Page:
Oxford imageThe University of Oxford is one of the world’s leading centres for biomedical research, with outstanding strengths in both basic science and its clinical application. The University’s Policy on the Use of Animals in Scientific Research outlines the University’s commitment to ensuring that all those involved in animal-based research are proactive in pursuing the 3Rs, engage fully in the ethical review process, and fulfil their moral and legal responsibilities for the care and welfare of animals.

Ethical review

Reflecting the enormous breadth of research across Oxford, the University currently holds over a hundred different project licences, with over a thousand personal licence holders. This poses a number of challenges for the coordination of ethical review as well as the dissemination of best-practice and advances in the 3Rs.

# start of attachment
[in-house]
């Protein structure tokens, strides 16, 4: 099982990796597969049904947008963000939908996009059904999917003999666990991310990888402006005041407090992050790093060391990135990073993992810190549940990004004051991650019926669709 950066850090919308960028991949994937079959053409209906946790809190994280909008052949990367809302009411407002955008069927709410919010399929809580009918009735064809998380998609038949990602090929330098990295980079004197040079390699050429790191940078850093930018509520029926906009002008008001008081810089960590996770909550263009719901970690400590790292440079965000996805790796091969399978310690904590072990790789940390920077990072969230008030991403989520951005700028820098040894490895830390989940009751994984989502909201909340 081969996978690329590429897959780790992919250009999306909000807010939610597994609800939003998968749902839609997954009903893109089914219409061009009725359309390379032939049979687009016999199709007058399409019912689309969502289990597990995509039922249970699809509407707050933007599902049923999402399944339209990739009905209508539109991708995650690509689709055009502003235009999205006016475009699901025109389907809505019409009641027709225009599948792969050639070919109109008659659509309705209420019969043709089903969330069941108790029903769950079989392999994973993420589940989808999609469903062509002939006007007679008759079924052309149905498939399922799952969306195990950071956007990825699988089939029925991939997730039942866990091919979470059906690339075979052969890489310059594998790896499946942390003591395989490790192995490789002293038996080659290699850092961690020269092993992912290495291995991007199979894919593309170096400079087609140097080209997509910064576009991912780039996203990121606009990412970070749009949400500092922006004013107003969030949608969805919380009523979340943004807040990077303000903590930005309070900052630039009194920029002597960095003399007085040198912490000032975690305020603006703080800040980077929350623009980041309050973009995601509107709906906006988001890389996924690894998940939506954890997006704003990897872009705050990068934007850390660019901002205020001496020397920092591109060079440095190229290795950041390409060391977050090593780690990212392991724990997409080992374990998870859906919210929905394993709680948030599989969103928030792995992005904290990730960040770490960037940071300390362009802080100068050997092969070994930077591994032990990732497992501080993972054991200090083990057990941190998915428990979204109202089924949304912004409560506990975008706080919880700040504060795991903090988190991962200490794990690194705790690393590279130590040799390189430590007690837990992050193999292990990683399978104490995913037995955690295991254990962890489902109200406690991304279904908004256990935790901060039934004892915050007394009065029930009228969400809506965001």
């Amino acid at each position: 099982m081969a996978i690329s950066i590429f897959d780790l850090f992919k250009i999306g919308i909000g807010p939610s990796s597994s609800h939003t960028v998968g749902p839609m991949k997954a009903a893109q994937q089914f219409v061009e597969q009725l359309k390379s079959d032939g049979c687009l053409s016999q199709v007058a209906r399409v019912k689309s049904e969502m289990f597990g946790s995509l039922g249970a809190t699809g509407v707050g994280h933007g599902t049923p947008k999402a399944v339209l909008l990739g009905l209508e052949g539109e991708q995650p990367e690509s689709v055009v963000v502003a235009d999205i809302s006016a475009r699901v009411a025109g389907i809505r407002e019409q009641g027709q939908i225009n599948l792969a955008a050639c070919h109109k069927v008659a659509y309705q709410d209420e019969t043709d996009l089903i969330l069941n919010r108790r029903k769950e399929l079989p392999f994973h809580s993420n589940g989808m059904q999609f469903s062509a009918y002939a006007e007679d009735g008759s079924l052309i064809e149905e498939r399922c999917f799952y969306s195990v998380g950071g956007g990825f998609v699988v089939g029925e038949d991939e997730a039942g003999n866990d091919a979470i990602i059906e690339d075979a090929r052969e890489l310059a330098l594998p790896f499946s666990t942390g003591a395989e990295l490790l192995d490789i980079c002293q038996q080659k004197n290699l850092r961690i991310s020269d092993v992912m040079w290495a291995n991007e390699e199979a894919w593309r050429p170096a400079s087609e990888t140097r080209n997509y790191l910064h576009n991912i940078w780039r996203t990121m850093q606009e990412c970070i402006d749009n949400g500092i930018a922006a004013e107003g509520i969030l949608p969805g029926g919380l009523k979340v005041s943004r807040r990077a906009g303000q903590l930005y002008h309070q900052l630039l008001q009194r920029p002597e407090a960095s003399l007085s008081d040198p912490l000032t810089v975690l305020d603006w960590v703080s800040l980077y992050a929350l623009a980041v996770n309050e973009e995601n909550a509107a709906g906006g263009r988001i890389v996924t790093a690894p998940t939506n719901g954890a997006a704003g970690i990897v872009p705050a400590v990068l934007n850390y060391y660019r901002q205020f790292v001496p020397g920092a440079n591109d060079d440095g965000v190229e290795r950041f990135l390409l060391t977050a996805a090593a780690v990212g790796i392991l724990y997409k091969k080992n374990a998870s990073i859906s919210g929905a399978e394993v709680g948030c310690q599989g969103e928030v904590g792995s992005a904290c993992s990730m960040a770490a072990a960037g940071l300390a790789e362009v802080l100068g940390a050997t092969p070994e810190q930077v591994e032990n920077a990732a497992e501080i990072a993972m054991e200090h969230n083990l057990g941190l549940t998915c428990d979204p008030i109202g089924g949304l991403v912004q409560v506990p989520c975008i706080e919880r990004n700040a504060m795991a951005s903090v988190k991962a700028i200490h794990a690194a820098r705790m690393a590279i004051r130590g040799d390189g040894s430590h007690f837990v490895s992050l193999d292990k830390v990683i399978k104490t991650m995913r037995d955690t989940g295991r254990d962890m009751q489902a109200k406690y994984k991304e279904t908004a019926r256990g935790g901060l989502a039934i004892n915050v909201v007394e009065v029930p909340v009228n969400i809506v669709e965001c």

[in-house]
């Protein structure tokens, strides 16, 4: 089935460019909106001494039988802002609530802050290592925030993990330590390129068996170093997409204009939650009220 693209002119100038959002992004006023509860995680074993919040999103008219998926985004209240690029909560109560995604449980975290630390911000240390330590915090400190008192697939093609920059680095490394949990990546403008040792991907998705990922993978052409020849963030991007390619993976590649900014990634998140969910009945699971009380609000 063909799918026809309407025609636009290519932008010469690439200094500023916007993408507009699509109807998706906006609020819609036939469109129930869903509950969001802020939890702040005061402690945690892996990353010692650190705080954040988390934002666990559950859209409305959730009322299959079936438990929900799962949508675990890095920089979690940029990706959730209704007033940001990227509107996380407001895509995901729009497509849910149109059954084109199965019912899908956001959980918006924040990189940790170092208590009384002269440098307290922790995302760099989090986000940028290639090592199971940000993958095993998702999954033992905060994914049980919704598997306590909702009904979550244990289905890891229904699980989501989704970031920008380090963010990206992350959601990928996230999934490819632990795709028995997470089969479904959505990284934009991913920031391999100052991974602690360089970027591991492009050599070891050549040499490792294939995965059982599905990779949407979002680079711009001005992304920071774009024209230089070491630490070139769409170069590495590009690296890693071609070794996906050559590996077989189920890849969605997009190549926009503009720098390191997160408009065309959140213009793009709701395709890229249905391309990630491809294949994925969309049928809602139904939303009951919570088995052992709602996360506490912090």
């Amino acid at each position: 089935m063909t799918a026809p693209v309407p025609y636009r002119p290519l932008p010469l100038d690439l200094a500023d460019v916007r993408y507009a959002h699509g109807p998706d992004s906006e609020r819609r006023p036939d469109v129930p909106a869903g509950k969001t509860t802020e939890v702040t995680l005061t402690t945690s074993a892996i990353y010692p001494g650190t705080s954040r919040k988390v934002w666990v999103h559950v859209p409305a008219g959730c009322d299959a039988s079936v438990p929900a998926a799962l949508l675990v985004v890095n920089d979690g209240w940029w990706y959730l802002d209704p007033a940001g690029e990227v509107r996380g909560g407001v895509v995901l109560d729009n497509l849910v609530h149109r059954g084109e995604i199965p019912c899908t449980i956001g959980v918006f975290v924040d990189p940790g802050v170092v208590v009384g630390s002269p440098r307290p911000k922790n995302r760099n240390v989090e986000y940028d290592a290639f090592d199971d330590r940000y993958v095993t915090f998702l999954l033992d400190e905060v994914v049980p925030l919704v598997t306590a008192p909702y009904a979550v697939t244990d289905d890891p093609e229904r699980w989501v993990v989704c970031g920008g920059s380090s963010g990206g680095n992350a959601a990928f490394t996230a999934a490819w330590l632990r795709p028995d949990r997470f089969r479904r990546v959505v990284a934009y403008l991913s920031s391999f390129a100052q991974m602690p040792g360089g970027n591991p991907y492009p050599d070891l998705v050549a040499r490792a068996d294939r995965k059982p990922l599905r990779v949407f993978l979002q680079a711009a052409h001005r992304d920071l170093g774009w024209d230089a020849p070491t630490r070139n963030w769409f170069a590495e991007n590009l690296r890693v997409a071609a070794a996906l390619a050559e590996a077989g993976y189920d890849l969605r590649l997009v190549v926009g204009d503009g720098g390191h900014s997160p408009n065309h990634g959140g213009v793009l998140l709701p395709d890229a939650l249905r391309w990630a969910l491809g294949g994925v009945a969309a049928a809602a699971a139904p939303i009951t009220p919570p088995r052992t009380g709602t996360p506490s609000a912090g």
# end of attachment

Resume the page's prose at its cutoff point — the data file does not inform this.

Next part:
The critical element in this process is the Animal Welfare and Ethical Review Board (AWERB). All applications for project licences require the ethical approval of the University before they are passed to the Home Office. At Oxford, this involves a rigorous and objective process of ethical review that challenges scientists to justify their use of animals, and that requires them, where the use of animals is unavoidable, to minimise animal numbers and maximise animal welfare.

At Oxford the AWERB process consists of two principal elements. Firstly, a central Committee on Animal Care and Ethical Review (ACER) is responsible for setting policy, as well as reviewing applications involving the use of non-human primates, severe protocols or novel techniques. Secondly, Oxford also relies upon a network of Local Ethical Review Panels (LERPs), which consider all other project licence applications. All project licences are required to provide a written retrospective review for their LERP at two years and four years, providing a critical opportunity for the LERP to assess how project licences have applied the 3Rs in their research.